|Mel contemplating her work|
It's such a wonderful and curious thing to see what someone will come up with when they choose the colors of yarn for their project. I am always intruiged and surprised to realize (yet again) that we all see color differently, and we all gravitate to our own unique combinations of color and effect when we plan our work.
Mel Donovan came to weave with us for a week after having been away from working on a loom for quite a number of years. I proposed she do a short cotton dishtowel warp, 5 yards long, enough to have a good experience of weaving and to make four towels, but not so long as to be difficult to set up and weave off in a week for someone who's been away from weaving for a while.
The weave structure was fairly straightforward, a simple 2/2 twill, but the challenge in the threading was to learn the technique of changing the twill direction on each color change in the warp sequence. She then chose different wefts and combinations of weft stripes for each towel, yet further experimentation with her color palette.
Her towels were beautiful, and not like anything that I've ever seen anyone else weave so far! She picked a few colors which we had hand-dyed here at the barn, and so her work has this lovely abrash and depth to it, as you can see in the photographs above.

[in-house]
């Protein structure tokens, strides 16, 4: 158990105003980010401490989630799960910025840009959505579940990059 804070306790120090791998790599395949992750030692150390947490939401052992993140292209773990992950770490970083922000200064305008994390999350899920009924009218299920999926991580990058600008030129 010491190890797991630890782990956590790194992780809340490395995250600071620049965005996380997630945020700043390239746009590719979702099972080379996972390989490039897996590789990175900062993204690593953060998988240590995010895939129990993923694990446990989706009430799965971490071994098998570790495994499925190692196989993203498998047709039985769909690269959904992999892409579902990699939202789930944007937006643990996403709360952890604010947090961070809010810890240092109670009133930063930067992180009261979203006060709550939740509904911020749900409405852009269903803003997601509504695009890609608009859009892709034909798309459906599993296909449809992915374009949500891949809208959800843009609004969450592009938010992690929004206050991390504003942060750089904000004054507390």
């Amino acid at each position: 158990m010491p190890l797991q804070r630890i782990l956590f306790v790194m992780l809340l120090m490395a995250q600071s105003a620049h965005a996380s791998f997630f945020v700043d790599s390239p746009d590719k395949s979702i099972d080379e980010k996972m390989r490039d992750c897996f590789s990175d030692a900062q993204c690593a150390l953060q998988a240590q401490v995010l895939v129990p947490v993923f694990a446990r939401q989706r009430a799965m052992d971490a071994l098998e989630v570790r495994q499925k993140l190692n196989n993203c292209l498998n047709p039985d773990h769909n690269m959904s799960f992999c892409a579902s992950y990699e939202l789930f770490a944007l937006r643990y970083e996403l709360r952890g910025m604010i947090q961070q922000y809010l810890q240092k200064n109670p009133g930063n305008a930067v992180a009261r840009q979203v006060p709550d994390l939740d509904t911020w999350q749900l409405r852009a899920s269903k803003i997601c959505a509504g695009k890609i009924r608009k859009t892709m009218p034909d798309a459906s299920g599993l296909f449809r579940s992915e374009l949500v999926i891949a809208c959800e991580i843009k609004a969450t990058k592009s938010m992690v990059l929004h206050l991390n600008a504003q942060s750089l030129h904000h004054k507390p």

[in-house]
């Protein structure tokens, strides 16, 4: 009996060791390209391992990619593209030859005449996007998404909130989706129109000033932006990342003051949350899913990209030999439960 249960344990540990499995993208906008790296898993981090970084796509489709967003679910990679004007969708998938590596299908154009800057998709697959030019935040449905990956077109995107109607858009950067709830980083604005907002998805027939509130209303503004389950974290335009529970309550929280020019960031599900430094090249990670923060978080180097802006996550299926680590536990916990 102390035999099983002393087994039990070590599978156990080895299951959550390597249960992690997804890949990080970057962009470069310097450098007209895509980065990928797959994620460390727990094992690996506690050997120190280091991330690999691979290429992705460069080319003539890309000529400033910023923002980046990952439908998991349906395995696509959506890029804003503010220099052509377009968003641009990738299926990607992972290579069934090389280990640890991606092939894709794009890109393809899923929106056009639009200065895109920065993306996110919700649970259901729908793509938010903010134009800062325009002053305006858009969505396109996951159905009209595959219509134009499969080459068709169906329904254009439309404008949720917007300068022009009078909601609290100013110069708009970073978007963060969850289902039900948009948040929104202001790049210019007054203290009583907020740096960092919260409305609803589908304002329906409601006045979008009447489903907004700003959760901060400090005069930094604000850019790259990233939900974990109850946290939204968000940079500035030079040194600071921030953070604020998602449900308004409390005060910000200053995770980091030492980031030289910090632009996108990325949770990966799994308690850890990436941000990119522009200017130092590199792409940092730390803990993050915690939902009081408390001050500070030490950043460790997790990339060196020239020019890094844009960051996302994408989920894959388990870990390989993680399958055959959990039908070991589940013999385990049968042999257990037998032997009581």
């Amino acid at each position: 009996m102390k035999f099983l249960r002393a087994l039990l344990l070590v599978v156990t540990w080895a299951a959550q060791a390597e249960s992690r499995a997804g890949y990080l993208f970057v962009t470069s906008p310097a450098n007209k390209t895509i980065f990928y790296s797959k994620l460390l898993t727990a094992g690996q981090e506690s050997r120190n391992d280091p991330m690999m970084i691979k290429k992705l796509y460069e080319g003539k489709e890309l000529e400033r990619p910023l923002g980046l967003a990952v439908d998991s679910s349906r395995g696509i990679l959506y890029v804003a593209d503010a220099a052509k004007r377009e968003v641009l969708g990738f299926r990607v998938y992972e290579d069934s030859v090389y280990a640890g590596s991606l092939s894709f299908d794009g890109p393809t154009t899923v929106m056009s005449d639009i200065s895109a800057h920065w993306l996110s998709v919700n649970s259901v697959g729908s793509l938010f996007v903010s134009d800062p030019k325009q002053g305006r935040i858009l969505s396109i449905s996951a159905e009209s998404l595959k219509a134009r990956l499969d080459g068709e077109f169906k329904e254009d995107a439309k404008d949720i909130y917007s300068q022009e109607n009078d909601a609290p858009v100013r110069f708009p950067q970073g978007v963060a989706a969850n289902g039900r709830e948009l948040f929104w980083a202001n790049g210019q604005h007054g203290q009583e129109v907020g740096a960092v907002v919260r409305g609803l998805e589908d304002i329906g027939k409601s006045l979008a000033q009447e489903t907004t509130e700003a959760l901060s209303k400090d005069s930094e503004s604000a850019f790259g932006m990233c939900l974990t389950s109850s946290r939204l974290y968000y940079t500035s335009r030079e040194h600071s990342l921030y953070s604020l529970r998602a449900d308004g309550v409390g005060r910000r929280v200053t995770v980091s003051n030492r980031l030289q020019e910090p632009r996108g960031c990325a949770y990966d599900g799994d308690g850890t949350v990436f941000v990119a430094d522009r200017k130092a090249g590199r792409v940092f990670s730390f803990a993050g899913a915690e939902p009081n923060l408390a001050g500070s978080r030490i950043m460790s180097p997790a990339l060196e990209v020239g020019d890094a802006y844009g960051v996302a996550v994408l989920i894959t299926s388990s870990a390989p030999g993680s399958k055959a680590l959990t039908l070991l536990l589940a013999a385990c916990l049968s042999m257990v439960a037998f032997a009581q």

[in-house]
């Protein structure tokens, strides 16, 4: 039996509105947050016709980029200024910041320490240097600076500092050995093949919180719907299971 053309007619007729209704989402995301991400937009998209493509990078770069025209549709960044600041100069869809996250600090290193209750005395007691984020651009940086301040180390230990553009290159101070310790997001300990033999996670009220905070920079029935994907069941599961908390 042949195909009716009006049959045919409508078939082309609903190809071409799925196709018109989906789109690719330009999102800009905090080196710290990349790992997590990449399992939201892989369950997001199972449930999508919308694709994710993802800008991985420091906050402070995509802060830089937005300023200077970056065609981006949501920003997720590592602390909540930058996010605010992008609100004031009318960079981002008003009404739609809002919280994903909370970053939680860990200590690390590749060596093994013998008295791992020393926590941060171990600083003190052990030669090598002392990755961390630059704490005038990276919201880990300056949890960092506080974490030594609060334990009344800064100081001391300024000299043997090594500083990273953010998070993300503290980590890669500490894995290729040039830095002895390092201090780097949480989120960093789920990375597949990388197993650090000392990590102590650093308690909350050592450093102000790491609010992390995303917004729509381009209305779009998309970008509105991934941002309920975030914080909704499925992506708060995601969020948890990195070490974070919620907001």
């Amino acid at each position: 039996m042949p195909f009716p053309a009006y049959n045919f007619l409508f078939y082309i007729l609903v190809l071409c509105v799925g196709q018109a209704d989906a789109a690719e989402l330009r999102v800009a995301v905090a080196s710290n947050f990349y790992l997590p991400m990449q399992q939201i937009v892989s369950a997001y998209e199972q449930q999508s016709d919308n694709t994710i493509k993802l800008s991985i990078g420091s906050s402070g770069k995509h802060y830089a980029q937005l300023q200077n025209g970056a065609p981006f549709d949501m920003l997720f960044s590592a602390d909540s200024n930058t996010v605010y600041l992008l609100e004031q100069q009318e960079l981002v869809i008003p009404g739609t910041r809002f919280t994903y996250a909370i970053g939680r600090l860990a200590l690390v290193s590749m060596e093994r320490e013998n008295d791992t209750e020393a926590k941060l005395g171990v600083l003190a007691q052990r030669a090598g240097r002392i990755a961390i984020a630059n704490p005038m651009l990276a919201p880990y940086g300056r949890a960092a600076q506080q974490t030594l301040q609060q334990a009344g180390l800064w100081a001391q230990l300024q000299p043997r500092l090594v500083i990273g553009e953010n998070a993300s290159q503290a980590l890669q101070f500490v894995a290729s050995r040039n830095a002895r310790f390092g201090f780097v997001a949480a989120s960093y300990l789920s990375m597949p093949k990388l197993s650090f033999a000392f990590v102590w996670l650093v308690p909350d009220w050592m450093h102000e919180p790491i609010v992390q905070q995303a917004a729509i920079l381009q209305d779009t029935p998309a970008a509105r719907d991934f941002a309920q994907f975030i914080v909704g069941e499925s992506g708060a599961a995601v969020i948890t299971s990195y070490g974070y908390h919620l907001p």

We hope you had a good week, re-learning some weaving techniques, Mel, and look forward to seeing you back someday!
In other news, Taylore is back for a month of weaving, and we have two new longer-term weekly students, Rose Diamond and Susan Witham. Rose is the recipient of a Vermont Folklife Apprenticeship Grant and will be studying here for four months, and Susan got a VSAC grant and will be here for six months! These grants are a great resource for Vermont residents who wish to study with Vermont artisans. We are happy to have both Rose and Susan here as they both add to the general bustle and liveliness at the barn.
I've included links to both of these organizations in the right-hand sidebar of this blog (under"Financial Aid"). The Marshfield School of Weaving is now an approved teaching entity for both of them.